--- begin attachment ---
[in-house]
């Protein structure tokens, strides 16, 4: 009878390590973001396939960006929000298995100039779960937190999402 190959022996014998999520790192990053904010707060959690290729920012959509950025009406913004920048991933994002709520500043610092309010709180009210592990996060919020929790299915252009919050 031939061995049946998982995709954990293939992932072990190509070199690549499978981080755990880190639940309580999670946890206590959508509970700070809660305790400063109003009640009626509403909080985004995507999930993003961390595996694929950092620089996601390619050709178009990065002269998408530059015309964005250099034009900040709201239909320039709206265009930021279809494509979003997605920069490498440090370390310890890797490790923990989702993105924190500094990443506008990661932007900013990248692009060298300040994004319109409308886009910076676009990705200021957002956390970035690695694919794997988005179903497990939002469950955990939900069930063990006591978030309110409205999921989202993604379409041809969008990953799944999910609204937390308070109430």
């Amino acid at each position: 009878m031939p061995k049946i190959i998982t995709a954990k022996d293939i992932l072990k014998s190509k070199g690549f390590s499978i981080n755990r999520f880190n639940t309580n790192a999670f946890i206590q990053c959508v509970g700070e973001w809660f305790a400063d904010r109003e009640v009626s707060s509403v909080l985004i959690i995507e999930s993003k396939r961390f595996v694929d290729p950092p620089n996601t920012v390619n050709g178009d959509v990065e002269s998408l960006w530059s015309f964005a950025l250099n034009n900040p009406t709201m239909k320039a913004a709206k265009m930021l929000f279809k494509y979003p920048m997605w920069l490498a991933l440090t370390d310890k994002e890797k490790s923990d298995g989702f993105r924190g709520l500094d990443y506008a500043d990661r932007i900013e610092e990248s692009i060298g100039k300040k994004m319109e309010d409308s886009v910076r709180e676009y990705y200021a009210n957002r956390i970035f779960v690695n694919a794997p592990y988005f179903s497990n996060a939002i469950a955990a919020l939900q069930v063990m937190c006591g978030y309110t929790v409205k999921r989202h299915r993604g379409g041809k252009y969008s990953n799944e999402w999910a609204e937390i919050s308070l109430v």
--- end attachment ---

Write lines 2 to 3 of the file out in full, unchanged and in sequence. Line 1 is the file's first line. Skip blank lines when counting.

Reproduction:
């Protein structure tokens, strides 16, 4: 009878390590973001396939960006929000298995100039779960937190999402 190959022996014998999520790192990053904010707060959690290729920012959509950025009406913004920048991933994002709520500043610092309010709180009210592990996060919020929790299915252009919050 031939061995049946998982995709954990293939992932072990190509070199690549499978981080755990880190639940309580999670946890206590959508509970700070809660305790400063109003009640009626509403909080985004995507999930993003961390595996694929950092620089996601390619050709178009990065002269998408530059015309964005250099034009900040709201239909320039709206265009930021279809494509979003997605920069490498440090370390310890890797490790923990989702993105924190500094990443506008990661932007900013990248692009060298300040994004319109409308886009910076676009990705200021957002956390970035690695694919794997988005179903497990939002469950955990939900069930063990006591978030309110409205999921989202993604379409041809969008990953799944999910609204937390308070109430």
């Amino acid at each position: 009878m031939p061995k049946i190959i998982t995709a954990k022996d293939i992932l072990k014998s190509k070199g690549f390590s499978i981080n755990r999520f880190n639940t309580n790192a999670f946890i206590q990053c959508v509970g700070e973001w809660f305790a400063d904010r109003e009640v009626s707060s509403v909080l985004i959690i995507e999930s993003k396939r961390f595996v694929d290729p950092p620089n996601t920012v390619n050709g178009d959509v990065e002269s998408l960006w530059s015309f964005a950025l250099n034009n900040p009406t709201m239909k320039a913004a709206k265009m930021l929000f279809k494509y979003p920048m997605w920069l490498a991933l440090t370390d310890k994002e890797k490790s923990d298995g989702f993105r924190g709520l500094d990443y506008a500043d990661r932007i900013e610092e990248s692009i060298g100039k300040k994004m319109e309010d409308s886009v910076r709180e676009y990705y200021a009210n957002r956390i970035f779960v690695n694919a794997p592990y988005f179903s497990n996060a939002i469950a955990a919020l939900q069930v063990m937190c006591g978030y309110t929790v409205k999921r989202h299915r993604g379409g041809k252009y969008s990953n799944e999402w999910a609204e937390i919050s308070l109430v």